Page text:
AMP is Google's answer to Facebook's faster mobile initiative, Instant Articles, and offers a lightweight version of webpages with faster load times on mobile devices.
Google rolled out support for it in its Google app for iOS in May, showing a lightning-bolt symbol and 'AMP' next to news articles from publishers that support AMP to indicate which stories will load instantly.
Microsoft uses the same lightning-bolt icon to convey AMP pages in its updated Bing app for iOS and Android. The app will automatically detect and use news articles that have a corresponding AMP page.
"In case there are AMP pages associated with the article, we always give preference to downloading the available AMP page from the servers that are closer to the end user, preferably via an AMP cache for a faster experience," the Bing team said.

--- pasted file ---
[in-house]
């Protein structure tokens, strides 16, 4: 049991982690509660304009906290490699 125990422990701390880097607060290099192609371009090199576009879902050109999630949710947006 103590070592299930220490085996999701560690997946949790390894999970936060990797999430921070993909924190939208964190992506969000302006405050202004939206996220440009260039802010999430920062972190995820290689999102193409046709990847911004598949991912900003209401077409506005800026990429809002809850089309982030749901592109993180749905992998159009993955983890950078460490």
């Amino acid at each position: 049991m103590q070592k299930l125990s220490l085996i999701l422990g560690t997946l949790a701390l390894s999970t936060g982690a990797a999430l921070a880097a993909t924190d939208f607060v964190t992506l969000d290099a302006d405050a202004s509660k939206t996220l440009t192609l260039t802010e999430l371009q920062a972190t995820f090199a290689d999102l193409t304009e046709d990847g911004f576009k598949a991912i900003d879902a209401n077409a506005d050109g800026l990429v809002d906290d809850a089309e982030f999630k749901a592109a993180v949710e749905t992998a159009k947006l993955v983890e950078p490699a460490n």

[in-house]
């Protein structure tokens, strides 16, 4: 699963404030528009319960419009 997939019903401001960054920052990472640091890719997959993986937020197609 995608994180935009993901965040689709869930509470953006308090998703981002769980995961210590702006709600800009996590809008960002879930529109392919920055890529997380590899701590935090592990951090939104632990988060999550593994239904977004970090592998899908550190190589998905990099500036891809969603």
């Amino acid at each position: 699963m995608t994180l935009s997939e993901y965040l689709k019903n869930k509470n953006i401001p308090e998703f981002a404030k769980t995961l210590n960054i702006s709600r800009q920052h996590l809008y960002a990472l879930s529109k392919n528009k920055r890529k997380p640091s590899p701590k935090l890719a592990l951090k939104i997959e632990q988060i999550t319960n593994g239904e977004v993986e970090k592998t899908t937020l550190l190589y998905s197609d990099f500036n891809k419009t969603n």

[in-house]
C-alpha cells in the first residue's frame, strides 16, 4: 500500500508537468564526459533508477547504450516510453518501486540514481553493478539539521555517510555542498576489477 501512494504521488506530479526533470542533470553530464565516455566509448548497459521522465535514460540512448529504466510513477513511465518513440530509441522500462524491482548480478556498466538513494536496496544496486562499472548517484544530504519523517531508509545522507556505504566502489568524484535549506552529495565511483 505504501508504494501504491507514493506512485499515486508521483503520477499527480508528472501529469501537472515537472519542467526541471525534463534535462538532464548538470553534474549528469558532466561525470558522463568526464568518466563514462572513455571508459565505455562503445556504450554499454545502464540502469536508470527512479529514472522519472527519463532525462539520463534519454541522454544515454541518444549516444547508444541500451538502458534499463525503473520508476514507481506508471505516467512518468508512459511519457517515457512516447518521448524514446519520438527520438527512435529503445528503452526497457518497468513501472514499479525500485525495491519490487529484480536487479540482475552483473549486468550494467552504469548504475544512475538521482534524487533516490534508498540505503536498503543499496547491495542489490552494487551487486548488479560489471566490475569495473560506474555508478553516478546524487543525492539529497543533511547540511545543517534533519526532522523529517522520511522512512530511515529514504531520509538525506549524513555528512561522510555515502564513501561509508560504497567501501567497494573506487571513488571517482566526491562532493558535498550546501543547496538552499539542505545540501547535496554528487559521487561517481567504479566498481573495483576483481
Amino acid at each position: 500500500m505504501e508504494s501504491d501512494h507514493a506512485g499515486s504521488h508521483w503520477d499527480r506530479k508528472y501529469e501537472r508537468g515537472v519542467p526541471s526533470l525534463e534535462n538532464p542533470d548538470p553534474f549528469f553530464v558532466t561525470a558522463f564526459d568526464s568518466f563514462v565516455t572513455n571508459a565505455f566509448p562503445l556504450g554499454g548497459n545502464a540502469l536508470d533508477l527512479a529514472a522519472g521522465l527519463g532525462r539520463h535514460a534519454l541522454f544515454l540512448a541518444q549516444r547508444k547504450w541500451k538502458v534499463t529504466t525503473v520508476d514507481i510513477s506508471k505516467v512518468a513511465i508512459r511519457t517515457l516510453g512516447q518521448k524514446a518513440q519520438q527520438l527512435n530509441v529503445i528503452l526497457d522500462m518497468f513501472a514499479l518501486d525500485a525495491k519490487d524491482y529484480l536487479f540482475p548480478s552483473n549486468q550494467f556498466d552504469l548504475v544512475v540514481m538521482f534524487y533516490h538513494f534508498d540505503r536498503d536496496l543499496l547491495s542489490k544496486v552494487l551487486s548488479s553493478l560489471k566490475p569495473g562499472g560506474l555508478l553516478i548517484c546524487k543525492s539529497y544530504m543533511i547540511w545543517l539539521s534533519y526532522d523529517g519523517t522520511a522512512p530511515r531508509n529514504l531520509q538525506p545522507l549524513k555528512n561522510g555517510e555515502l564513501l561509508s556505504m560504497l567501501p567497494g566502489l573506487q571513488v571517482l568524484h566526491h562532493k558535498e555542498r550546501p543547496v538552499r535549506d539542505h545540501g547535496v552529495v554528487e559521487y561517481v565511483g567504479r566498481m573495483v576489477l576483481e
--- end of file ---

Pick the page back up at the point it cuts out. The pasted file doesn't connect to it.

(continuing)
If it doesn't detect AMP, the app will show the non-AMP news article, and optimize that page using other techniques. Unlike Google, which gives preference to AMP pages, Microsoft noted that AMP does not impact its ranking algorithms.
Microsoft said it started testing AMP last May and finds that AMP pages load about 80 percent faster than non-AMP pages, and reduce the bandwidth required to download them. Google has previously claimed that AMP pages load four times faster and use 10 times less data than non-AMP pages.
While AMP was initially targeted at publishers, it's also being used for online retail, with eBay this month rolling out limited support for it on the mobile web. eBay users can't 'Add to cart' items but can still browse. It's aimed at improving the browsing experience where users come to its site from external links, such as search results.